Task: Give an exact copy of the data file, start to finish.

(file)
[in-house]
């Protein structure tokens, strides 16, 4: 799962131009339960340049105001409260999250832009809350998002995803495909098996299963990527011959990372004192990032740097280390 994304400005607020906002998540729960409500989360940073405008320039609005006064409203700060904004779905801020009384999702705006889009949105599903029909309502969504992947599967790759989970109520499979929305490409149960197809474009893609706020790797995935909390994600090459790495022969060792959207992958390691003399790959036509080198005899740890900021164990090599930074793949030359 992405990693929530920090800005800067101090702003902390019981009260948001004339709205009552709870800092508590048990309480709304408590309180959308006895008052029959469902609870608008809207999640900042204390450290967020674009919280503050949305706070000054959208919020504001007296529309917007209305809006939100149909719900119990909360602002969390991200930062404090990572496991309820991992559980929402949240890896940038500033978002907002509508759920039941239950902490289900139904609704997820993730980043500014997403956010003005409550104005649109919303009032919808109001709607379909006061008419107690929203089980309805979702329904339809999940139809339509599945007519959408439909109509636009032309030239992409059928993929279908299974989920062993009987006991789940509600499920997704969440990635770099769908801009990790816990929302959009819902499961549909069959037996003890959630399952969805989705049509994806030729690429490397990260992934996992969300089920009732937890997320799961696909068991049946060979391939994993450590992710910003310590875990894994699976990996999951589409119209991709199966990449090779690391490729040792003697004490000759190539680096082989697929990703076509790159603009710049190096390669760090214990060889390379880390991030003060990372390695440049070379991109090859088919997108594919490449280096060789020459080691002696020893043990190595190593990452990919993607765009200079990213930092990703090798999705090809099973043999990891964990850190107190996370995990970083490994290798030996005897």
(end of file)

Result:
[in-house]
């Protein structure tokens, strides 16, 4: 799962131009339960340049105001409260999250832009809350998002995803495909098996299963990527011959990372004192990032740097280390 994304400005607020906002998540729960409500989360940073405008320039609005006064409203700060904004779905801020009384999702705006889009949105599903029909309502969504992947599967790759989970109520499979929305490409149960197809474009893609706020790797995935909390994600090459790495022969060792959207992958390691003399790959036509080198005899740890900021164990090599930074793949030359 992405990693929530920090800005800067101090702003902390019981009260948001004339709205009552709870800092508590048990309480709304408590309180959308006895008052029959469902609870608008809207999640900042204390450290967020674009919280503050949305706070000054959208919020504001007296529309917007209305809006939100149909719900119990909360602002969390991200930062404090990572496991309820991992559980929402949240890896940038500033978002907002509508759920039941239950902490289900139904609704997820993730980043500014997403956010003005409550104005649109919303009032919808109001709607379909006061008419107690929203089980309805979702329904339809999940139809339509599945007519959408439909109509636009032309030239992409059928993929279908299974989920062993009987006991789940509600499920997704969440990635770099769908801009990790816990929302959009819902499961549909069959037996003890959630399952969805989705049509994806030729690429490397990260992934996992969300089920009732937890997320799961696909068991049946060979391939994993450590992710910003310590875990894994699976990996999951589409119209991709199966990449090779690391490729040792003697004490000759190539680096082989697929990703076509790159603009710049190096390669760090214990060889390379880390991030003060990372390695440049070379991109090859088919997108594919490449280096060789020459080691002696020893043990190595190593990452990919993607765009200079990213930092990703090798999705090809099973043999990891964990850190107190996370995990970083490994290798030996005897």